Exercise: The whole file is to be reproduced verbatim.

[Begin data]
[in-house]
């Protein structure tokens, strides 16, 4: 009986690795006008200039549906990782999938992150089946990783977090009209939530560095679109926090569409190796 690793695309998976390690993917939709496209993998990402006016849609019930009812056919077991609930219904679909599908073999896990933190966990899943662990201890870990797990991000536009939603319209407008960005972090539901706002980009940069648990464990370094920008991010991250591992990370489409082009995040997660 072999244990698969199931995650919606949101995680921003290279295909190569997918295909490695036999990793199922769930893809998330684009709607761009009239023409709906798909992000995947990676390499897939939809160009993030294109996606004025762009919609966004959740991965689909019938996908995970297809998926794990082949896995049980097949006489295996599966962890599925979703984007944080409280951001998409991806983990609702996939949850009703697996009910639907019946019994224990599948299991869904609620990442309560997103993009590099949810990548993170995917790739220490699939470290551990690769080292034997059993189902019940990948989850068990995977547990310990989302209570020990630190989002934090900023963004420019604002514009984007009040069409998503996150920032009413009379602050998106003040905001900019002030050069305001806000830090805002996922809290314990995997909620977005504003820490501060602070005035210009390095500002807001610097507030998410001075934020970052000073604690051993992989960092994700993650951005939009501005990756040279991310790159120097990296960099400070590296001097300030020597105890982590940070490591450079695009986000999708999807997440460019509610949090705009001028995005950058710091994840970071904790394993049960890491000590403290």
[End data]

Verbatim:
[in-house]
């Protein structure tokens, strides 16, 4: 009986690795006008200039549906990782999938992150089946990783977090009209939530560095679109926090569409190796 690793695309998976390690993917939709496209993998990402006016849609019930009812056919077991609930219904679909599908073999896990933190966990899943662990201890870990797990991000536009939603319209407008960005972090539901706002980009940069648990464990370094920008991010991250591992990370489409082009995040997660 072999244990698969199931995650919606949101995680921003290279295909190569997918295909490695036999990793199922769930893809998330684009709607761009009239023409709906798909992000995947990676390499897939939809160009993030294109996606004025762009919609966004959740991965689909019938996908995970297809998926794990082949896995049980097949006489295996599966962890599925979703984007944080409280951001998409991806983990609702996939949850009703697996009910639907019946019994224990599948299991869904609620990442309560997103993009590099949810990548993170995917790739220490699939470290551990690769080292034997059993189902019940990948989850068990995977547990310990989302209570020990630190989002934090900023963004420019604002514009984007009040069409998503996150920032009413009379602050998106003040905001900019002030050069305001806000830090805002996922809290314990995997909620977005504003820490501060602070005035210009390095500002807001610097507030998410001075934020970052000073604690051993992989960092994700993650951005939009501005990756040279991310790159120097990296960099400070590296001097300030020597105890982590940070490591450079695009986000999708999807997440460019509610949090705009001028995005950058710091994840970071904790394993049960890491000590403290």